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Depression: Why Don’t I Respond to Medications?

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Updated December 07, 2003

Updated December 07, 2003

Maria has been feeling depressed for at least two and a half years. About three years ago, her husband of 20 years left her for another woman. Devastated, she became despondent and tearful almost daily.

Eventually, her depression got worse associated with inability to function. Her appetite, energy, concentration, and sleep became impaired. She also felt hopeless and suicidal. Her psychiatrist put her on a starting dose of antidepressant. She responded initially but after a few days, she felt just like before taking the medication.

For the past two years, Maria has tried four types of antidepressants. She has taken the usual adult doses of these drugs. Although she somewhat improves, she has virtually remained the same — depressed and disabled.

Maria seems to be taking the medications regularly. But why is she not responding to her antidepressants?

Maria is just one of the many depressed individuals who don’t feel “normal” despite treatment. Depression is a treatable disease but how come some people don’t do well on medications?

There are many reasons why depressed patients like Maria don’t improve on antidepressants.

    First, is the diagnosis correct?
Depression can be caused by many clinical entities. Sometimes, knowing the right diagnosis is a challenge. Medical disorders, medications such as beta-blockers and benzodiazepines (e.g. clonazepam), and various psychiatric disorders can cause depression and they all require different treatment. If your doctor fails to identify and treat the true cause of your depression, you will remain depressed despite the use of antidepressant.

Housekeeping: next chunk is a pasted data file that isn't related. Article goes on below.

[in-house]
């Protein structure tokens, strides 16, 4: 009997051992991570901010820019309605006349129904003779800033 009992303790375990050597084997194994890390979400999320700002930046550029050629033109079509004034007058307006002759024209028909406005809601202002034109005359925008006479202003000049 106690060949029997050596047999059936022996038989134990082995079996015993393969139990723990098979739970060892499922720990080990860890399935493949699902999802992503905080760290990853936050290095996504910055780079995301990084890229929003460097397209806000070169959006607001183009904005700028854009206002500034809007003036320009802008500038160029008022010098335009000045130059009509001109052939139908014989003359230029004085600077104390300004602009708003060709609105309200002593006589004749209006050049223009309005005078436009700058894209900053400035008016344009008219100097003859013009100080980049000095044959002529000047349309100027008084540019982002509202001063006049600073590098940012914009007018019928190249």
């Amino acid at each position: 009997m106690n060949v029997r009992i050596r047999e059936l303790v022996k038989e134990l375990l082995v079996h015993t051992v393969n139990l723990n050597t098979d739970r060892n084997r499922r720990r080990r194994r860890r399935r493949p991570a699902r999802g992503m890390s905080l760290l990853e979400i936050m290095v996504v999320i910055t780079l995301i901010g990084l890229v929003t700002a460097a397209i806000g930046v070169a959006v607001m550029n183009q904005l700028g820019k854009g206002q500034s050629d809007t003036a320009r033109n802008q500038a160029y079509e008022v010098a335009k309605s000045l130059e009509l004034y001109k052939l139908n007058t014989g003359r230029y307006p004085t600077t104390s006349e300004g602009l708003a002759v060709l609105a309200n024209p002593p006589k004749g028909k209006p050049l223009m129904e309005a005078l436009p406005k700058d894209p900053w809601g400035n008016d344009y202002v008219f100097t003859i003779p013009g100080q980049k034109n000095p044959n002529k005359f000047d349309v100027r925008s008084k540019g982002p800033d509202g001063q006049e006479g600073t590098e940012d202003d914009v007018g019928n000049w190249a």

Second, are there co-morbid disorders?
Depression can exist along with other psychiatric disorders such as anxiety disorder, alcohol or drug problems, personality disorder, dementia, and psychosis. Depression will persist if these co-morbid disorders are not treated. For instance, depressive disorder with psychosis cannot be adequately treated just with antidepressant alone. You need an antipsychotic drug added to an antidepressant to treat the illness.
    Third, is there an ongoing neurological or medical disorder that precipitates, aggravates, or complicates depression?

Hypothyroidism, hyperthyroidism, vitamin B-12 deficiency, pancreatic cancer, brain tumor, Parkinson’s disease, and stroke can all cause depression. If any of these disorders are present, antidepressants are less likely to help. The goal in these situations is to treat the underlying medical condition. A 65 year-old lady came to see me complaining of severe depression. On evaluation, she disclosed that she had been on three types of antidepressants for the past four years with minimal response. I checked her recent laboratory results which showed an abnormal thyroid! No wonder, she was not responding to the medication.

    Fourth, are there ongoing psychosocial issues?

Financial problems, family conflict, work-related stress can all precipitate and complicate depression. Despite adequate medication treatment, some individuals will remain depressed especially if such problems are not addressed by the therapist or psychiatrist. Is there any way you can reduce the stressors? Please do so the earliest you can.

The treatment of depression is frequently straightforward. Occasionally however, various factors complicate it. For antidepressant to be effective, a psychiatrist should ensure that the diagnosis is correct, that co-morbid psychiatric disorders and medical problems are treated, and that psychosocial issues are adequately addressed.

Maria’s doctor should explore further the real problem and provide the most appropriate intervention.

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About the Author:
Copyright 2003. Dr. Michael G. Rayel ­ author (First Aid to Mental Illness­ - Finalist, Reader’s Preference Choice Award 2002), speaker, workshop leader, and psychiatrist. His books are available at major online bookstores.

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